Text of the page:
Issue 35 - September 2011

By Allen Myers

[This is the speech delivered at the Second International Conference on the Victims of Agent Orange in Hanoi, August 8-9, by AOJ-AVSN representative Allen Myers. Myers was a US GI active in resisting against the US war on Vietnam in the 1960s and was court-martialled twice for his activism.

By Owain Jones

A 100 strong anti-racist rally was held in Brisbane on August 6. The rally was called in response to a protest organised by the far-right racist group, Australian Patriots Defence Movement (APDM). The APDM takes its inspiration from the racist English Defence League – the same group that inspired the gunman who slaughtered nearly 100 people last month in Norway.

By Kim Bullimore

In the largest show of support for the Palestinian-initiated boycott, divestment and sanctions (BDS) campaign so far in Australia, more than 350 persons marched on 29 July in solidarity with the Palestinian struggle – and in opposition to an attempt by Victorian Police to criminalize Palestine solidarity activism in Melbourne.

By Ben Reid

For a lot of people who have spent much time in Britain, the widespread riots were not a big surprise. Rather the response has been “What took you so long?”

Justice for Palestine

Justice for Palestine, Brisbane media statement, August 29.

Brisbane BDS supporters have pledged to intensify their campaign following a successful protest on August 27. Despite the rain, fifty protestors took to the streets to highlight the links between the Max Brenner chocolate store and the Israeli military occupation of Palestine.

By Nick Everett

“Protesters vow to break CHOGM security lines” is how the August 23 issue of the Perth daily West Australian headlined an article accusing CHOGM protesters of being “on course for a confrontation with police at key CHOGM events”.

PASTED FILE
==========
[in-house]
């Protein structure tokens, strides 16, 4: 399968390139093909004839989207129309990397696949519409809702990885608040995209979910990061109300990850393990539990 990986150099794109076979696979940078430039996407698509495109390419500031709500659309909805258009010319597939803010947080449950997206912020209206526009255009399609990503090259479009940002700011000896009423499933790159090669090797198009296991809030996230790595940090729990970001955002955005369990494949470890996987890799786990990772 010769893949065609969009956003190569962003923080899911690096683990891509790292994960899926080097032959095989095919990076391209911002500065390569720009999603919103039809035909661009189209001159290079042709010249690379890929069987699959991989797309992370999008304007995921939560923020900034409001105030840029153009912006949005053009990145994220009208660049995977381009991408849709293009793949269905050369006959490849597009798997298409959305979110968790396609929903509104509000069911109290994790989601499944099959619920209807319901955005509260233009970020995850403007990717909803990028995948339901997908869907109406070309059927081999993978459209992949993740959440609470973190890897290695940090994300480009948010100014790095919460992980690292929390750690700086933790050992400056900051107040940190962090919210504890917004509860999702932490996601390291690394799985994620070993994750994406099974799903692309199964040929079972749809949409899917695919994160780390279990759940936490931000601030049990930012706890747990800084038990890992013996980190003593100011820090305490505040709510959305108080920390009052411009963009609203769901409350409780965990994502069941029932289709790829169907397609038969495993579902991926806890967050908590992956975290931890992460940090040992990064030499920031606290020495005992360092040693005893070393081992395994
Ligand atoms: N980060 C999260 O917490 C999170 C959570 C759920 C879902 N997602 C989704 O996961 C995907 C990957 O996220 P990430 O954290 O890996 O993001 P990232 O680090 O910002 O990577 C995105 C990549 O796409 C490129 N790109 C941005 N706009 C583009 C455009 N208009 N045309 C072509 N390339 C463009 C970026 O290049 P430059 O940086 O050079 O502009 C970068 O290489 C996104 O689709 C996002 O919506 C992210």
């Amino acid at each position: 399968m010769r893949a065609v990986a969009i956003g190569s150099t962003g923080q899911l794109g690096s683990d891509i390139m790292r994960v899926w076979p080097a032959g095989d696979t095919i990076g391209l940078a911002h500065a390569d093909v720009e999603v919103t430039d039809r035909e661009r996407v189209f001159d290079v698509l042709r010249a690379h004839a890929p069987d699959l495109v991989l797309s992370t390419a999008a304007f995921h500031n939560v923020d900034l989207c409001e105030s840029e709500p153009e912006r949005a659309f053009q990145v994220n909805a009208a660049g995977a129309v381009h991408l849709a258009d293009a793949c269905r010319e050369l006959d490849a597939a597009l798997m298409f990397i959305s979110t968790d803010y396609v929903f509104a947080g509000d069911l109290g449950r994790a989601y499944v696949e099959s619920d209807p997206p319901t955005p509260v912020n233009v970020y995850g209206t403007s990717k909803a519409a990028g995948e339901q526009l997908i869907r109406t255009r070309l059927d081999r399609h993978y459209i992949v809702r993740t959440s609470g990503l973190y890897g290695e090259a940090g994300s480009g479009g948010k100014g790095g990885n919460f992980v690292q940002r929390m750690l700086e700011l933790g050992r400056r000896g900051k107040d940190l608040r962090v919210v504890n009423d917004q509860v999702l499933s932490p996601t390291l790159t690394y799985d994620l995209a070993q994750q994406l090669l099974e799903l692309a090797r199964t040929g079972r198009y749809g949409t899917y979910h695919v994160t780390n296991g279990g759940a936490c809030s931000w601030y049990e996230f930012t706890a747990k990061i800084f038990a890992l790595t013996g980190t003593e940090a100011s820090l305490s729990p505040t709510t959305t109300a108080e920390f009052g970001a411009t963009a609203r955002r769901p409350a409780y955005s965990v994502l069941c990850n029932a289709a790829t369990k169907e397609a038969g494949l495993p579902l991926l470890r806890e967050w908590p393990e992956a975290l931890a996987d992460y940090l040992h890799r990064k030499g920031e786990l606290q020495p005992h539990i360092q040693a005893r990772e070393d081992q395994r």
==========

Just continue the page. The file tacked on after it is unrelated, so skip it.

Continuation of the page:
By Max Lane

It is 13 years since the Indonesian dictator Suharto was forced to resign by a student-led mass protest movement. The current president, Bambang Susilo Yudhoyono, will complete his second five-year term in 2014. At the level of the state and government, Indonesia has experienced another extended period of “stability”.

By Kathy Newnam

The Gillard government announced details of its latest attack on welfare rights on July 30. This will put restrictions on new applicants for the disability support pension (DSP).

By Doug Lorimer

In September 2010 the UN General Assembly was devoted to a discussion on ending global poverty, to the fulfilment of the so-called Millennium Goals first adopted in 2000.

By Paulus Suryanta Ginting

Jakarta – On August 2, Kholis Annasir, from the student group Centre for Student Struggle for National Liberation (Pembebasan – Liberation) and I attended an action called by the West Papua National Committee (KNPB). We were invited to attend by Okto, the coordinator of the planned action. I was representing the People’s Liberation Party (PPR).

Limited comprehension

“This goes beyond our comprehension.” US Democrat member of Congress John Tierney of Massachusetts, commenting on an investigation that found that half the contractors moving supplies for the US military in Afghanistan were paying protection money to the Taliban.

By Tim Stewart

Anger against coal seam gas (CSG) mining, which has erupted into significant street protests over the past six months, has now spilled into parliament.

By Hamish Chitts

Hanoi – The Vietnamese Association for Victims of Agent Orange/Dioxin (VAVA) hosted the Second International Conference of Victims of Agent Orange/Dioxin in Hanoi August 8-9. Attending the conference were participants from more than 20 countries and 30 organisations, including Agent Orange victims, victims of other toxic chemicals, scientists, lawyers and social activists.